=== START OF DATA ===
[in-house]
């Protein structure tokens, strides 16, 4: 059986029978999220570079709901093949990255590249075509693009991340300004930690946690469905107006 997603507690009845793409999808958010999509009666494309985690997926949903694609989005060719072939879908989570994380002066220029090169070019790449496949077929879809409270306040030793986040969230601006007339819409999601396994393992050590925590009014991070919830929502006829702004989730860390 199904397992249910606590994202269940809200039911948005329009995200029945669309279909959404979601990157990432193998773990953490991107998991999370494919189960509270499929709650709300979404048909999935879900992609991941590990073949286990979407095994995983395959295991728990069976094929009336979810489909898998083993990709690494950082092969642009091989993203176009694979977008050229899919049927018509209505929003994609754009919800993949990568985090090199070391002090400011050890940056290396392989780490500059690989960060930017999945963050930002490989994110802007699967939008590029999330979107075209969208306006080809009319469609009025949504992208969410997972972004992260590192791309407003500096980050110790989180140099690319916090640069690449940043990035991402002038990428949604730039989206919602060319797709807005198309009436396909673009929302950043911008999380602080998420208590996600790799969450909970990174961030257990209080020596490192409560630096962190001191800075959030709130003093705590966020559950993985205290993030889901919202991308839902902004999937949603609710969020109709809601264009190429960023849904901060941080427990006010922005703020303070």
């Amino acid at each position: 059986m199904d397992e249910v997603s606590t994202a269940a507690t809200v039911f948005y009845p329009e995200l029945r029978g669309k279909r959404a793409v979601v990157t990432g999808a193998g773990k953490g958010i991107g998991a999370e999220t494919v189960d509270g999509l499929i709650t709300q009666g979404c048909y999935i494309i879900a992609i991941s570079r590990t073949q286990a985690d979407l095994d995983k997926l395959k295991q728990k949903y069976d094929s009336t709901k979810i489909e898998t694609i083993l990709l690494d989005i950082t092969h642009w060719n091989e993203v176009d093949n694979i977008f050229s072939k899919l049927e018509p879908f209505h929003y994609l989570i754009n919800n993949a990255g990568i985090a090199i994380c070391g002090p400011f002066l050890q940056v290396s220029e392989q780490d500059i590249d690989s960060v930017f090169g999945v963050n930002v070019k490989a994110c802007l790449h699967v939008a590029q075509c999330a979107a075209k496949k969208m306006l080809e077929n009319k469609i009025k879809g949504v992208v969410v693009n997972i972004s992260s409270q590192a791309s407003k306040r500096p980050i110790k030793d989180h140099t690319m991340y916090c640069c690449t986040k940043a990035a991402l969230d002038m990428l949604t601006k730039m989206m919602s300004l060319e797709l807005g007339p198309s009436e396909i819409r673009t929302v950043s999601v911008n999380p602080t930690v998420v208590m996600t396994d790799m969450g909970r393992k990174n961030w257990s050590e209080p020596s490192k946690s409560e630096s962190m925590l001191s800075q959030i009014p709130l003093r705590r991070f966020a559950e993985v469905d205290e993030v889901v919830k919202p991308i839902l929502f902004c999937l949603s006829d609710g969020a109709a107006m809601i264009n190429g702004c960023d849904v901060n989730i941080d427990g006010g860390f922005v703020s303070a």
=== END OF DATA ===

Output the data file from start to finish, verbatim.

[in-house]
């Protein structure tokens, strides 16, 4: 059986029978999220570079709901093949990255590249075509693009991340300004930690946690469905107006 997603507690009845793409999808958010999509009666494309985690997926949903694609989005060719072939879908989570994380002066220029090169070019790449496949077929879809409270306040030793986040969230601006007339819409999601396994393992050590925590009014991070919830929502006829702004989730860390 199904397992249910606590994202269940809200039911948005329009995200029945669309279909959404979601990157990432193998773990953490991107998991999370494919189960509270499929709650709300979404048909999935879900992609991941590990073949286990979407095994995983395959295991728990069976094929009336979810489909898998083993990709690494950082092969642009091989993203176009694979977008050229899919049927018509209505929003994609754009919800993949990568985090090199070391002090400011050890940056290396392989780490500059690989960060930017999945963050930002490989994110802007699967939008590029999330979107075209969208306006080809009319469609009025949504992208969410997972972004992260590192791309407003500096980050110790989180140099690319916090640069690449940043990035991402002038990428949604730039989206919602060319797709807005198309009436396909673009929302950043911008999380602080998420208590996600790799969450909970990174961030257990209080020596490192409560630096962190001191800075959030709130003093705590966020559950993985205290993030889901919202991308839902902004999937949603609710969020109709809601264009190429960023849904901060941080427990006010922005703020303070």
């Amino acid at each position: 059986m199904d397992e249910v997603s606590t994202a269940a507690t809200v039911f948005y009845p329009e995200l029945r029978g669309k279909r959404a793409v979601v990157t990432g999808a193998g773990k953490g958010i991107g998991a999370e999220t494919v189960d509270g999509l499929i709650t709300q009666g979404c048909y999935i494309i879900a992609i991941s570079r590990t073949q286990a985690d979407l095994d995983k997926l395959k295991q728990k949903y069976d094929s009336t709901k979810i489909e898998t694609i083993l990709l690494d989005i950082t092969h642009w060719n091989e993203v176009d093949n694979i977008f050229s072939k899919l049927e018509p879908f209505h929003y994609l989570i754009n919800n993949a990255g990568i985090a090199i994380c070391g002090p400011f002066l050890q940056v290396s220029e392989q780490d500059i590249d690989s960060v930017f090169g999945v963050n930002v070019k490989a994110c802007l790449h699967v939008a590029q075509c999330a979107a075209k496949k969208m306006l080809e077929n009319k469609i009025k879809g949504v992208v969410v693009n997972i972004s992260s409270q590192a791309s407003k306040r500096p980050i110790k030793d989180h140099t690319m991340y916090c640069c690449t986040k940043a990035a991402l969230d002038m990428l949604t601006k730039m989206m919602s300004l060319e797709l807005g007339p198309s009436e396909i819409r673009t929302v950043s999601v911008n999380p602080t930690v998420v208590m996600t396994d790799m969450g909970r393992k990174n961030w257990s050590e209080p020596s490192k946690s409560e630096s962190m925590l001191s800075q959030i009014p709130l003093r705590r991070f966020a559950e993985v469905d205290e993030v889901v919830k919202p991308i839902l929502f902004c999937l949603s006829d609710g969020a109709a107006m809601i264009n190429g702004c960023d849904v901060n989730i941080d427990g006010g860390f922005v703020s303070a």